A good tuner will know that you can build up a 2JZ-GTE with very minimal effort. Built on stock internals, this particular 2JZ is fitted with a hefty sized single Trust T78 turbocharger. This helps the engine to easily produce approximately 650 hp and is sufficient for utilizing reliable and responsive power. The turbocharger is fed air through a GReddy intake pipe and a Blitz air filter, and cooled down through a HKS GT Intercooler.

To accompany the increase in horsepower, a set of Sard 1000cc injectors were installed. These are some serious hardware, considering that the factory injectors are already 440cc capacity. Engine response is an important factor as well for professional drifting, so a set of HKS cam pulleys with 272-degree camshafts were installed. Helping to tame that mighty T78 turbocharger is a HKS F-CON V Pro with a GReddy Profec E-01. The power is transferred via Getrag 6-speed manual transmission, which is kept factory for reliability purposes, and locked down to the 19×10 inch Prodrive GC-010G wheels with grippy Bridgestone Potenza RE-01R tyres. Stopping comes from a factory 4-pot calipers front and 2-pot calipers rear, but the brake pads are upgrade to Project Mu items.

The Supra already has a strong and stiff chassis. This car is designed to be absolutely stable and comfortable at high speeds, so engineering it to go sideways takes some clever knowhow. For a professional drift car, it is best to use a competition spec suspension kit, and no one does it better than DG5. This particular kit is specialized for the drifting, with competition springs, and full adjustability for camber, height, stiffness, bound and rebound. The factory steering is actually pretty inadequate for drifting, so to increase the steering angle a custom front super angle knuckle kit was made by Daigo Saito.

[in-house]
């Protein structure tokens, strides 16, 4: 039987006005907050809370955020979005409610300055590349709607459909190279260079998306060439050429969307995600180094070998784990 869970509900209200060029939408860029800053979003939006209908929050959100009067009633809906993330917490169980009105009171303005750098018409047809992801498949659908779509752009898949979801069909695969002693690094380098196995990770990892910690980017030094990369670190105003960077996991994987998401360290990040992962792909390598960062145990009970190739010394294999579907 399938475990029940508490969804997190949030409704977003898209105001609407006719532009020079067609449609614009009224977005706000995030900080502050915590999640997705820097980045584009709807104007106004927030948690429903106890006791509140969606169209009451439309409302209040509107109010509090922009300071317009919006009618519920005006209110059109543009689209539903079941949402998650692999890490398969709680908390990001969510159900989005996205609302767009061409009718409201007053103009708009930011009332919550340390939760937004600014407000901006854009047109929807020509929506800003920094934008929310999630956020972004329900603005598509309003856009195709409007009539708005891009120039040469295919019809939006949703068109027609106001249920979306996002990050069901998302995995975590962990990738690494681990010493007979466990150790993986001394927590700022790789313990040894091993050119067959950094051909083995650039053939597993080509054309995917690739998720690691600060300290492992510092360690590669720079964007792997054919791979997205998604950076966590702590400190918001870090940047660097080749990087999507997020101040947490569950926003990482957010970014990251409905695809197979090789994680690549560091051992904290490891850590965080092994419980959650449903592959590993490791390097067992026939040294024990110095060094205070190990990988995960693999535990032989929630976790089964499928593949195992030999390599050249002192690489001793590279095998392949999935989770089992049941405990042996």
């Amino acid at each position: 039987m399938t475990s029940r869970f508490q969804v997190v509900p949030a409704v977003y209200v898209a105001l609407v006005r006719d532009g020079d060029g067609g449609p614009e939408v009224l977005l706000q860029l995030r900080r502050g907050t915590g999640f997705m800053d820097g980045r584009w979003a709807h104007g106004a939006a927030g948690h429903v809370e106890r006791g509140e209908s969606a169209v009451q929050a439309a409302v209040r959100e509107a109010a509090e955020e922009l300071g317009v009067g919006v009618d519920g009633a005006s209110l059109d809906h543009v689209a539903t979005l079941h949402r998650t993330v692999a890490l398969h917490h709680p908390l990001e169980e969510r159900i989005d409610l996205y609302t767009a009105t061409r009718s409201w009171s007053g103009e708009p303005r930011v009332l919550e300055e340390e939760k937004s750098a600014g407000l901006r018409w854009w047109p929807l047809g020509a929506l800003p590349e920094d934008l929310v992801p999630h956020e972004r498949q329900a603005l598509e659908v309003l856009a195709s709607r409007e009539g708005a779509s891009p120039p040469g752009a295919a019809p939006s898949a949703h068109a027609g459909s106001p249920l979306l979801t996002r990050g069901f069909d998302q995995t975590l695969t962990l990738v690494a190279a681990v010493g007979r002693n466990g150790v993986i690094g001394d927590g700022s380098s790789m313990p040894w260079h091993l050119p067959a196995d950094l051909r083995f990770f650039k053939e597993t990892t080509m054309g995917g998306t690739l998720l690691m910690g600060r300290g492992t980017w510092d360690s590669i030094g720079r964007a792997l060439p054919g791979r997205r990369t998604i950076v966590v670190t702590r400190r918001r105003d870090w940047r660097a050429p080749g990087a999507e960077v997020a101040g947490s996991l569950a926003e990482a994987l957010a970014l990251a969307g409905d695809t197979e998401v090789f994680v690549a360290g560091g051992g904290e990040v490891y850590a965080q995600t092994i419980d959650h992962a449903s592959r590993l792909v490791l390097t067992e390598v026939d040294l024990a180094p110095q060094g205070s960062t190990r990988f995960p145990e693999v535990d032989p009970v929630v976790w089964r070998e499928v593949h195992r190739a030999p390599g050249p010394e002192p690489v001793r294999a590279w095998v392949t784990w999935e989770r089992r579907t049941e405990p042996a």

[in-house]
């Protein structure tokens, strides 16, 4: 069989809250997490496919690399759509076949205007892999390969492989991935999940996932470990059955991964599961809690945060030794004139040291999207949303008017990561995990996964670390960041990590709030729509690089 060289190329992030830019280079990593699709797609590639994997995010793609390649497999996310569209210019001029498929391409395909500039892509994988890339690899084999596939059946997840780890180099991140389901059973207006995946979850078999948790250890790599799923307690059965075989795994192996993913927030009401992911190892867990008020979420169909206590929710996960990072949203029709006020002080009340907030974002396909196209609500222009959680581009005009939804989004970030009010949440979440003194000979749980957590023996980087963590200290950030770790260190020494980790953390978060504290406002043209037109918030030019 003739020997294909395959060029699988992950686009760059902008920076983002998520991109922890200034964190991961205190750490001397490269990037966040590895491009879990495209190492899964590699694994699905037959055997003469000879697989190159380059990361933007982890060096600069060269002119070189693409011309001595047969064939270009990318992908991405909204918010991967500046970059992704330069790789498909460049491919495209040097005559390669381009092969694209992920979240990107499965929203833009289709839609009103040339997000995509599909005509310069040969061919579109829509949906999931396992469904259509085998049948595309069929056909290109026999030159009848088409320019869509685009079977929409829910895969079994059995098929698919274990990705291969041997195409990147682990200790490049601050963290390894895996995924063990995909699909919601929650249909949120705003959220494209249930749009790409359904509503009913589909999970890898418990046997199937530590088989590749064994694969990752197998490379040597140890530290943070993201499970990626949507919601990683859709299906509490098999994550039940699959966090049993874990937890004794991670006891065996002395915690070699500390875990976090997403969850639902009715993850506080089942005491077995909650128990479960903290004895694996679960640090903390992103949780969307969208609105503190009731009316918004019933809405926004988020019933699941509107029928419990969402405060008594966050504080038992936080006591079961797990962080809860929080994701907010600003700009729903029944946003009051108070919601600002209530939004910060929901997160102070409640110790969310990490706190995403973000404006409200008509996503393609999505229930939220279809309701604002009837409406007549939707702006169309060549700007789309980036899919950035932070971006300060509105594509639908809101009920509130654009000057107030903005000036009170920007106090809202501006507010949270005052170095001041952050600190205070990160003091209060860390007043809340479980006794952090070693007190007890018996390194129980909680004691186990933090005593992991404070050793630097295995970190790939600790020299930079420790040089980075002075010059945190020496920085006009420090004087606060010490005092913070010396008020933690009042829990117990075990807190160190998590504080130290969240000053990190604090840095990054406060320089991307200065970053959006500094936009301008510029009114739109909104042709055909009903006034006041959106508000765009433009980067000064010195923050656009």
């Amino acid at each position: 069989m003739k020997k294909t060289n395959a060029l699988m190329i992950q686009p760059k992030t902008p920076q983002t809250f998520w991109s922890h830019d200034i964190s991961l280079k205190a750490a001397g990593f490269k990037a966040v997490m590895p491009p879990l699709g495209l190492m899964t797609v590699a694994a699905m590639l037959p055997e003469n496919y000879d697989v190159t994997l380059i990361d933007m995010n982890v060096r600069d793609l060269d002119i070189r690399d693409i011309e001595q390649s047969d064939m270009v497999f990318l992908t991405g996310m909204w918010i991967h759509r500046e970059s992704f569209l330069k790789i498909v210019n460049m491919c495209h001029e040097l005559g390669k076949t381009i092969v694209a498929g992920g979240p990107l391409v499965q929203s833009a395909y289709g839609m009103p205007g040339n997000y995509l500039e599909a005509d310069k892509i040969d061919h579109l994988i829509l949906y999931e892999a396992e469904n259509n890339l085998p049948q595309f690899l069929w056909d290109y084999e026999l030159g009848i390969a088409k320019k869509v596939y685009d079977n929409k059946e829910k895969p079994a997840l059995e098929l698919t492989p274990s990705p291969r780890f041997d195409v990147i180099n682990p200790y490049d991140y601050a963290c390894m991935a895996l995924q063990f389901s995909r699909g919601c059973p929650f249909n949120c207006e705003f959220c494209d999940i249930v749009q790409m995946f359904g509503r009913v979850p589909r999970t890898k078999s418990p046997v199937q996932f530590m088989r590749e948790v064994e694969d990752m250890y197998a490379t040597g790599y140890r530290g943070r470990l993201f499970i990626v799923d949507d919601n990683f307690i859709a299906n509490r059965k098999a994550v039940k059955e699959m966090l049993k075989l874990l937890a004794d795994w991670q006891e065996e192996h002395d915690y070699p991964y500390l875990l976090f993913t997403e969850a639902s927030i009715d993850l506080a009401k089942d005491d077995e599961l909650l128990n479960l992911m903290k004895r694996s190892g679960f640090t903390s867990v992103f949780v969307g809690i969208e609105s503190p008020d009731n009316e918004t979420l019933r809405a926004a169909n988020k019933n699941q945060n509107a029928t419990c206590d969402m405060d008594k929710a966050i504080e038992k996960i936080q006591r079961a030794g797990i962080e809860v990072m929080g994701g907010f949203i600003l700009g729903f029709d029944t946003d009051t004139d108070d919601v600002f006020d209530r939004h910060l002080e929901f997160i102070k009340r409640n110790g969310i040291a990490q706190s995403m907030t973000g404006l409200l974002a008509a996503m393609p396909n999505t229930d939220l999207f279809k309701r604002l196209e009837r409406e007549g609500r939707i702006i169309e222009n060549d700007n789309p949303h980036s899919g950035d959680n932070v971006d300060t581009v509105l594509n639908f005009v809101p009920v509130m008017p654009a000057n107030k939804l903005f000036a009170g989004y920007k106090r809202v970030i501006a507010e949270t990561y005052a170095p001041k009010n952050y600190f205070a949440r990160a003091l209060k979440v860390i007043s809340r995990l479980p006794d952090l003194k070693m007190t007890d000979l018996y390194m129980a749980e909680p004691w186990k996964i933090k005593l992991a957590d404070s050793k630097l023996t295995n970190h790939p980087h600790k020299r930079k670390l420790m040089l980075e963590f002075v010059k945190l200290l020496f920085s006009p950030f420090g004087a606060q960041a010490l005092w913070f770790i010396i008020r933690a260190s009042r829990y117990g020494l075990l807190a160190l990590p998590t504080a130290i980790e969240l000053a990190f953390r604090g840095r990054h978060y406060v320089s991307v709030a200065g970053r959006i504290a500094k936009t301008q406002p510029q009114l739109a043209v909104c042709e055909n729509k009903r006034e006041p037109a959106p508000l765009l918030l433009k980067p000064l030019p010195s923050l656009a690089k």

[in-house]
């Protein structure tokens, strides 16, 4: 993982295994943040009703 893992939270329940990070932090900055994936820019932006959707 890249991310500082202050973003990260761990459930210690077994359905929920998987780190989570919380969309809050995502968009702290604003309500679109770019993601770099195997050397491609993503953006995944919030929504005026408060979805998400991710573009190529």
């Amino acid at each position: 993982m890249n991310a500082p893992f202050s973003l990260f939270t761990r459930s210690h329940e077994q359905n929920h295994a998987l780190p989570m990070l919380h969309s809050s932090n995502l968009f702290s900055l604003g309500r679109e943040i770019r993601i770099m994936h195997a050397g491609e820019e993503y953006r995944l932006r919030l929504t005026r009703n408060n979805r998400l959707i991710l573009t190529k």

Step into the office, and you’ll find it completely stripped bare. The cabin is fitted with an FIA spec weld on roll cage for increased body rigidity and safety, as per competition regulations. A pair of Bride bucket seats with Sparco harnesses was installed to help the driver keep his butt firmly planted in. Replacing the factory passenger airbag is a set of Omori gauges, and to give the cabin a simpler look the door cards were replaced with sheet metal.

As a fellow Toyota Supra owner, it gives me great joy to see more and more Supras actively competing in professional motorsports, especially seeing one built by Daigo Saito. If only I myself could put in 15 grand or more to get overnight parts from Japan…

Hyperfacts:
Car: Toyota Supra JZA80
Engine: 2JZ-GTE 3.0 liter 6-cylinder turbocharged, Trust T78 turbocharger, Blitz air filter, GReddy intake pipe, HKS 272-degree camshafts, HKS cam pulley, Sard 1000cc injectors, HKS GT intercooler
Electronics: HKS F-CON V Pro, GReddy Profec E-01, Omori gauge set
Transmission: V160 Getrag 6-speed manual transmission with LSD
Chassis & Handling: DG5 full adjustable kit, custom made front super angle knuckle kit by Daigo Saito
Brakes: Factory 4-pot calipers front, 2-pot calipers rear, slotted disc, Project Mu brake pads
Wheels & Tyres: Prodrive GC-010G – 19x10JJ, Bridgestone Potenza RE-01R tyres
Interior: FIA spec weld on roll cage, sheet metal door cards, Bride bucket seats, Sparco harness, Momo steering wheel
Exterior: Complete original Ridox wide-body kit, Koguchi Power carbon fiber GT wing
Garage: Spark Motorsports